MPAA tweaks movie ratings — again — on violence quotient

mpaa2Few elements on the American cultural scene are as mocked and as irrelevant as the ratings system of the Motion Picture Association of America.

Anyone who goes to the movies on a regular basis knows that most big films are rated PG-13 now which means they get away with murder (literally) in terms of violence and have reverted to an almost 1950s-style squeamishness when it comes to the depiction of sex.

The MPAA announced changes in the ratings regarding violent content yesterday — changes that will no doubt serve as come-ons rather than warnings when they go into effect later this year.

The Associated Press reported that “CEO Christopher Dodd announced the tweaks in Las Vegas Tuesday at the annual movie-theater convention, CinemaCon. The White House has called on the movie industry to give parents better tools to monitor violence in media since the Newtown, Conn., school shooting.”

The changes will be in the fine-print description under the rating (like the ones that are already in place in regards to sex and nudity). The new wording will include vague phrases such as “strong carnage” (impalements? decapitations?) or “war violence” (A-bombs dropped on Hiroshima and Nagasaki? A bayonet in the gut?)mpaa6

The strictly voluntary (i.e. ignored) system was created out of a similar atmosphere of political panic in 1968 when the movie studios feared that more states would follow in the footsteps of Maryland (and a few other reactionary places) and start censoring the racier fare that was coming out in those days.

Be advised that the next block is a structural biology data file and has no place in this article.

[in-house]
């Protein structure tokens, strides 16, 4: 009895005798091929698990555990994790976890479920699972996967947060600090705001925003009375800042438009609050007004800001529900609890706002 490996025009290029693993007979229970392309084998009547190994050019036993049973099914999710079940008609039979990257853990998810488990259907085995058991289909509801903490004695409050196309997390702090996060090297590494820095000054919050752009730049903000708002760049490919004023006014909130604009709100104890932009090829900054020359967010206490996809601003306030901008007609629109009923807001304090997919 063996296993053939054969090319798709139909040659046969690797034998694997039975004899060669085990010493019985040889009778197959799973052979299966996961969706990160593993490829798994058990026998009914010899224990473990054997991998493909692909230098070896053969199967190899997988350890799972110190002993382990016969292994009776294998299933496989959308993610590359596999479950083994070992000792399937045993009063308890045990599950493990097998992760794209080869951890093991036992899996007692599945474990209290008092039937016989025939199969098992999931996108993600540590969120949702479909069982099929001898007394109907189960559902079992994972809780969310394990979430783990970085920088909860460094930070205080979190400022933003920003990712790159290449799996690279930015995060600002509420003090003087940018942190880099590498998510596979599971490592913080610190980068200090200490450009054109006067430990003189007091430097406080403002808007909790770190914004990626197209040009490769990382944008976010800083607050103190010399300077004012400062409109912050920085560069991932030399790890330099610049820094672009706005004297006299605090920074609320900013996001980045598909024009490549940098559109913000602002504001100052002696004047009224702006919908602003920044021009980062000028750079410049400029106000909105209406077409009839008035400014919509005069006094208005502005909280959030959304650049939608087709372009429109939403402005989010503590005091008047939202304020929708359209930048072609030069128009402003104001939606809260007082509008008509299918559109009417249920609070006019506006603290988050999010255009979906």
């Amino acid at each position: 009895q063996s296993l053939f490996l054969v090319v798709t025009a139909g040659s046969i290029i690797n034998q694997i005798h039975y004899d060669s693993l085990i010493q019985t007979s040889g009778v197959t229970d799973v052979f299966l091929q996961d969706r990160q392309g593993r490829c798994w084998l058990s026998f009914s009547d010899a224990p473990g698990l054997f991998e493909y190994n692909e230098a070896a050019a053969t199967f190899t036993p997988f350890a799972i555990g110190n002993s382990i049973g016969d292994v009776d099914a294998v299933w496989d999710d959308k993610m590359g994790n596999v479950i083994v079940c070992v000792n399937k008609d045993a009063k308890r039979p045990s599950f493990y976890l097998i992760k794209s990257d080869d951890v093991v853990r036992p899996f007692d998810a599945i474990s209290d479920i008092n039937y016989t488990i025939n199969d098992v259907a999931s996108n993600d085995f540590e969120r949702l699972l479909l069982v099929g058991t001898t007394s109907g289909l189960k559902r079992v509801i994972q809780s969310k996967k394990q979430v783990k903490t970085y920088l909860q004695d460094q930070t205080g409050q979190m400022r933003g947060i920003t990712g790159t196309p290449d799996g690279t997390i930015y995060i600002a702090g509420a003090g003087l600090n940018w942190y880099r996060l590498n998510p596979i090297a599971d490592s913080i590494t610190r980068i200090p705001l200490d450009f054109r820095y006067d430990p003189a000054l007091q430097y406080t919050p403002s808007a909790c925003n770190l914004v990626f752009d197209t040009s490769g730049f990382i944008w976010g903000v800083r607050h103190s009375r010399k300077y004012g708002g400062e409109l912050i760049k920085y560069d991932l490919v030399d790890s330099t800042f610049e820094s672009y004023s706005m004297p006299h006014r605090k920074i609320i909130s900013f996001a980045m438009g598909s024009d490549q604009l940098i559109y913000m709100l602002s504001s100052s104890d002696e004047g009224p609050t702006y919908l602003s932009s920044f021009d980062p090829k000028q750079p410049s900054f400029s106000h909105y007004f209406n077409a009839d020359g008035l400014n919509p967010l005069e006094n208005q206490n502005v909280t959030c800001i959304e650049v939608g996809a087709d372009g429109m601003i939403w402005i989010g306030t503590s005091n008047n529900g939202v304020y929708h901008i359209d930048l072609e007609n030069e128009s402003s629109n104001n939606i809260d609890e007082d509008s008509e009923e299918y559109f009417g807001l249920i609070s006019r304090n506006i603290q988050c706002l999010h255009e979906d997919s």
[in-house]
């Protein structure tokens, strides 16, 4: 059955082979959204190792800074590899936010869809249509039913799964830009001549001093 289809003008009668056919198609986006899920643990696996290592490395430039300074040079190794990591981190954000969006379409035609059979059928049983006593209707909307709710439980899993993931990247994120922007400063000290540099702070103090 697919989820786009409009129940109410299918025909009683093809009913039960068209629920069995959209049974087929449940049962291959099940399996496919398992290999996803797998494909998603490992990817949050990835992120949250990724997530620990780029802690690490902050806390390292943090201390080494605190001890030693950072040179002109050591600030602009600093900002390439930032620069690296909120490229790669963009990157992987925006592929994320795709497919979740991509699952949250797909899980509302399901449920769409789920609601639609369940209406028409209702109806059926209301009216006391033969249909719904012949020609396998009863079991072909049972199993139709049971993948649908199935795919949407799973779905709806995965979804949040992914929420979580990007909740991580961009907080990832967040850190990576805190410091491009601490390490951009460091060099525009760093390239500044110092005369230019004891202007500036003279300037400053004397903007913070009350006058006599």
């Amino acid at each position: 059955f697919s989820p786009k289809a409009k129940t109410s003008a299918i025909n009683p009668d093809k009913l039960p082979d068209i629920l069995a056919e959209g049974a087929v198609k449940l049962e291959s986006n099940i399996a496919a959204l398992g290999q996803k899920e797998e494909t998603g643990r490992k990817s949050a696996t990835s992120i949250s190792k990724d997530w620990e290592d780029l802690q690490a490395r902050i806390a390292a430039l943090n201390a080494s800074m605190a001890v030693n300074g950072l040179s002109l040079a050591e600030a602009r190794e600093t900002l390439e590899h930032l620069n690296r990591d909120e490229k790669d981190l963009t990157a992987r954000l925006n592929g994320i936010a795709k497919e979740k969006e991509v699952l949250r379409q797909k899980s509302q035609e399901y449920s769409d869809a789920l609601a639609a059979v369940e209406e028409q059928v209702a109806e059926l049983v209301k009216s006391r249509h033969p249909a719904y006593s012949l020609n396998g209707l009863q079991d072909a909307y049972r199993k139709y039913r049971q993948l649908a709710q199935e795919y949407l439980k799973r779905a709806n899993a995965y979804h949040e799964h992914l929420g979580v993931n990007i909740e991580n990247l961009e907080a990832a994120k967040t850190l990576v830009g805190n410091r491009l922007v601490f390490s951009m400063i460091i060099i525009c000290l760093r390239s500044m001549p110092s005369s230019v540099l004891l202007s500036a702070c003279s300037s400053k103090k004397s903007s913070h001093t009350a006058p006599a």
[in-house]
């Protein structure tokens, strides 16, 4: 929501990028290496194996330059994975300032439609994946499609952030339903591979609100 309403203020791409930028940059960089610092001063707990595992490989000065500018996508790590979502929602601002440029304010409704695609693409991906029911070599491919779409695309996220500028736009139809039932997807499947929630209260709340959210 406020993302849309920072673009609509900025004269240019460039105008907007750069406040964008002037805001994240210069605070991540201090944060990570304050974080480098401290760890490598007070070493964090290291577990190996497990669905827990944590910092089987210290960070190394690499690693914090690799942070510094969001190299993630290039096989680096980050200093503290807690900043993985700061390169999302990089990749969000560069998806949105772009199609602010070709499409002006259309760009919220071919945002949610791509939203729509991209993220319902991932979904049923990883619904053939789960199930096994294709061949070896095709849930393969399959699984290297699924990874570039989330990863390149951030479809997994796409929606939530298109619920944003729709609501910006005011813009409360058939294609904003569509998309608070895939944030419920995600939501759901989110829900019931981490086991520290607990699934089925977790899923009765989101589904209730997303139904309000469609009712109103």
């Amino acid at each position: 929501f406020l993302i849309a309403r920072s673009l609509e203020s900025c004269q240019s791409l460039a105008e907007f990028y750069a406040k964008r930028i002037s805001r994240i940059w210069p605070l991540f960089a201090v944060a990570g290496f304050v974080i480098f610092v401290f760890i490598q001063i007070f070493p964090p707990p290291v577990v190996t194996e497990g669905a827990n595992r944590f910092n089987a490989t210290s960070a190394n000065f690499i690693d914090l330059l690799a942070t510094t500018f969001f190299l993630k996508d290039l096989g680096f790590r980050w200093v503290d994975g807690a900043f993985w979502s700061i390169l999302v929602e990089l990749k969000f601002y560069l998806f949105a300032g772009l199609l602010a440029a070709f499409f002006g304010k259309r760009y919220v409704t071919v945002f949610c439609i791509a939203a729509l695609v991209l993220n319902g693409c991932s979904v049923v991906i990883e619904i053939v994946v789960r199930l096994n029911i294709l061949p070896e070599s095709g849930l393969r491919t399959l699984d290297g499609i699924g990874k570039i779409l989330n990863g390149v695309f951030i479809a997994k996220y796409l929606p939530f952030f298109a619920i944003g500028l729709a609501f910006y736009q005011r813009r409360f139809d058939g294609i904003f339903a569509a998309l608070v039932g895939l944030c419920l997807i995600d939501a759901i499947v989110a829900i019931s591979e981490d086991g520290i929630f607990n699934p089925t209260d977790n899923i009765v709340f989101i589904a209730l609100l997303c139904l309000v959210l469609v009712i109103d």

Hollywood was in a terrible bind because the studio heads knew they had to start creating more adult material in the mid-1960s due to stiffer competition from abroad. Pictures such as “La Dolce Vita,” “A Man and a Woman” and “The Silence” were distributed in this country by independents who didn’t belong to the MPAA and who therefore didn’t have to follow its arbitrary restrictions on content.

While most of these foreign and indie films weren’t widely distributed in the heartland, they did play in every major city in the country and their grosses, in some cases, surpassed the earnings of Hollywood fare (“La Dolce Vita” was one of the biggest U.S. box office successes of 1960.)

Before the ratings system was instituted, Hollywood pulled some fast tricks to distribute steamier fare. MGM had a little-used foreign subsidiary, Lopert Pictures, that it dusted off to distribute “Blow-Up” (above) here in 1966 after it met with resistance from the MPAA. A naughty major studio release that same year — “Who’s Afraid of Virginia Woolf?” — was only approved by the MPAA after Warner Bros. agreed to special advertising that presented it as a de facto “adults only” movie.

The launch of the movie ratings system in the fall of 1968 included two adult categories — R and X — that allowed the studios to fight the foreign film invasion with strong pictures that were released within months of the MPAA labels. “Midnight Cowboy” (below) opened in the spring of 1969, “Easy Rider” was unveiled that summer, and within a year actors were using harsh obscenities in movies as varied as “MASH” and “The Owl and the Pussycat.”

The new violence fine-print on the movie ratings will allow the studios to go about their merry business while claiming in Washington that the ball is now in the parental court.


Joe Meyers